There is something particular about a vista. On a primal level we humans have long been drawn to the compelling beauty and possibility of a view.
Coming through mountains on a car ride and finding a picturesque valley revealed around a bend we inhale and take in the view. On a trip to the beach, I suspect I’m not the only one who no matter how long the drive, or how late our arrival, has to walk to the beach the first night – smelling and hearing the ocean aren’t enough. I need to see it’s expansiveness to feel I’ve arrived.
Part of our attraction to a sweeping view may be hard-wired into our DNA – a desire to know what’s coming for us from the distance so that we can avoid being taken unawares. Or perhaps it’s roots are spiritual, stemming from a deep desire to know more than our small piece and to see the future.
Windows frame our views, and tame them for us. We see our familiar vistas from the comfort of home, and may over time come to take them for granted – looking right through them. But siting and architectural purpose align around a few of our windows, and those tend to get the lion’s share of our distant gazes and daydreaming.
This one is mine. In the 17 years we have lived in our home, I have surely spent more time looking at and out this kitchen window than all of the others in our home combined. Fortunately for me, the view is the most pleasing one in the house. It faces our yard, and due to a gradual slope and the position of neighbors’ houses, I am able to, for instance, right now, see a pastel wash of color out the kitchen window – all manner of pale greens, some yellows, and lots of pinks and whites from flowering trees and shrubs through a block and a half of other yards – their distance collapsed by my kitchen window into a postcard of spring.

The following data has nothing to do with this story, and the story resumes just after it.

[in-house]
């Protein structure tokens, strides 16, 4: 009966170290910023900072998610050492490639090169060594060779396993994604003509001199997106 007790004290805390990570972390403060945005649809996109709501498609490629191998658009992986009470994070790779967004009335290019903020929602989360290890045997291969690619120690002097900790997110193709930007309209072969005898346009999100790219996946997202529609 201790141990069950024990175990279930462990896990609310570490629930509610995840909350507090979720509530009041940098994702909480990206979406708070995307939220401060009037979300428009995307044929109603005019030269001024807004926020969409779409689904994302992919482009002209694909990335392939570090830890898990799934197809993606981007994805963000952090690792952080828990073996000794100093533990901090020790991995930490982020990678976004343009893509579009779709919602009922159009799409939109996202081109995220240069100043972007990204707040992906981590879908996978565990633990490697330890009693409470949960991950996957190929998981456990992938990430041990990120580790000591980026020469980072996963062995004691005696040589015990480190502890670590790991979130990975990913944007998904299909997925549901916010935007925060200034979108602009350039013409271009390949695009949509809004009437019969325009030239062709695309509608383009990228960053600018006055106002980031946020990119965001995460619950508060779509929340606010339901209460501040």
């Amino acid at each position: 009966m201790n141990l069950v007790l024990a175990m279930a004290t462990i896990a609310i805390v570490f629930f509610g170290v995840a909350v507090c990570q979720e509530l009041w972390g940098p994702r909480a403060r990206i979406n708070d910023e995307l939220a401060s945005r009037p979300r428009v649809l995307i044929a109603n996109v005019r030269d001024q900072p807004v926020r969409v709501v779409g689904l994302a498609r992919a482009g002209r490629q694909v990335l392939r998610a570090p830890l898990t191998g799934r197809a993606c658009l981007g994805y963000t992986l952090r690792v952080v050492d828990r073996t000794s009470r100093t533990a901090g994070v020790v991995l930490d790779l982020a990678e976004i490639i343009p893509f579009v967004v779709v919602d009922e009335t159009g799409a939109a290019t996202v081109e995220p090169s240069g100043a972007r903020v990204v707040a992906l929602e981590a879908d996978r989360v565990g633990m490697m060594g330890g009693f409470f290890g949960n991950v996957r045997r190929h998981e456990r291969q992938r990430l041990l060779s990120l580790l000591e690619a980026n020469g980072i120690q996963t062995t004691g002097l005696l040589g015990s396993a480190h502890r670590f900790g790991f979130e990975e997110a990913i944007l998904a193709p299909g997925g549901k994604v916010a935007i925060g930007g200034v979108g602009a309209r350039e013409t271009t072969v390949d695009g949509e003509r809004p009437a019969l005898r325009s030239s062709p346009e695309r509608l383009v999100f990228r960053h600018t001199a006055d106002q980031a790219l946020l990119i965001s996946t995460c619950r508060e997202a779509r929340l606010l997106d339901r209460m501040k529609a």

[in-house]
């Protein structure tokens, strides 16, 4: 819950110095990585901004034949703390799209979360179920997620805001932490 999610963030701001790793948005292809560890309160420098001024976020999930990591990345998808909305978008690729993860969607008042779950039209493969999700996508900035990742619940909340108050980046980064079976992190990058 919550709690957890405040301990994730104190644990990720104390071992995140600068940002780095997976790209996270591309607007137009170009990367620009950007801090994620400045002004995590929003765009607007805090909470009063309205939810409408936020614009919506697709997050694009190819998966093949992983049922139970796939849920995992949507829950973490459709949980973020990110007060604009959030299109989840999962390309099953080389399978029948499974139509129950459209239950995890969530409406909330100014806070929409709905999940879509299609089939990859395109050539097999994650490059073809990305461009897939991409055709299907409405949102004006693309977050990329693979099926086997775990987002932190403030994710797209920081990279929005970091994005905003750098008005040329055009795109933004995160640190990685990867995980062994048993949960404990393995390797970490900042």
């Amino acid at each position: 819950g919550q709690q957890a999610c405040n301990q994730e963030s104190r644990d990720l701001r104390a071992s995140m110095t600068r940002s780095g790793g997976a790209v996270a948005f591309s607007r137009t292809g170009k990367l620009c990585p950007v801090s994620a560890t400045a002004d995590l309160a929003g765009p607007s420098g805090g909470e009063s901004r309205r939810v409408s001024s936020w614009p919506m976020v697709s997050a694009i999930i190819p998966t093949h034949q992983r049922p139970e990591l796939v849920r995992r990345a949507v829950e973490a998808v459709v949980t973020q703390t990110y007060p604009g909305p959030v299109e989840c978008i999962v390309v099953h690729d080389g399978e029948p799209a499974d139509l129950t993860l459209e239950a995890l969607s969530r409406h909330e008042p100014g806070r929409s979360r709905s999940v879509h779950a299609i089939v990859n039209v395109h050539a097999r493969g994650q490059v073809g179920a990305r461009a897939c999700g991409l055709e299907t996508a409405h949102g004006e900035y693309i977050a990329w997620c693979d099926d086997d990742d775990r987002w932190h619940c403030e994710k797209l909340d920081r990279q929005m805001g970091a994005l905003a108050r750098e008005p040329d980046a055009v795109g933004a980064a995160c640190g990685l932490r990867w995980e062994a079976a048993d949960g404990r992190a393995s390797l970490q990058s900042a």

The windowsill collects and rotates a still life of our life: fresh flowers, little growing things, the kids’ science experiments. If a thing needs a little sunshine or attention, it likely ends up here. Because another fortune of this window is its alignment with morning light through the front door in darkest winter and the last gasps of late light it catches. I wouldn’t have thought to pay attention to this when we bought the house, but in the years since I have said my quiet thank you’s countless times to the unknown developer who sited our house just so.
My view is about to change. In a few weeks we’ll begin a kitchen renovation that will double the size of this back window and possibly provide enough storage that my overhead rack becomes obsolete. I am nervous about the chaos to come, excited at the prospect of a kitchen to built to my personal specs – I will not miss you peeling formica and broken, irreparable mdf cabinets – but I am so glad to have a such an extensive record of the particular way this particular view has held my attention for so many years.
Keep your eyes wide open and enjoy your views,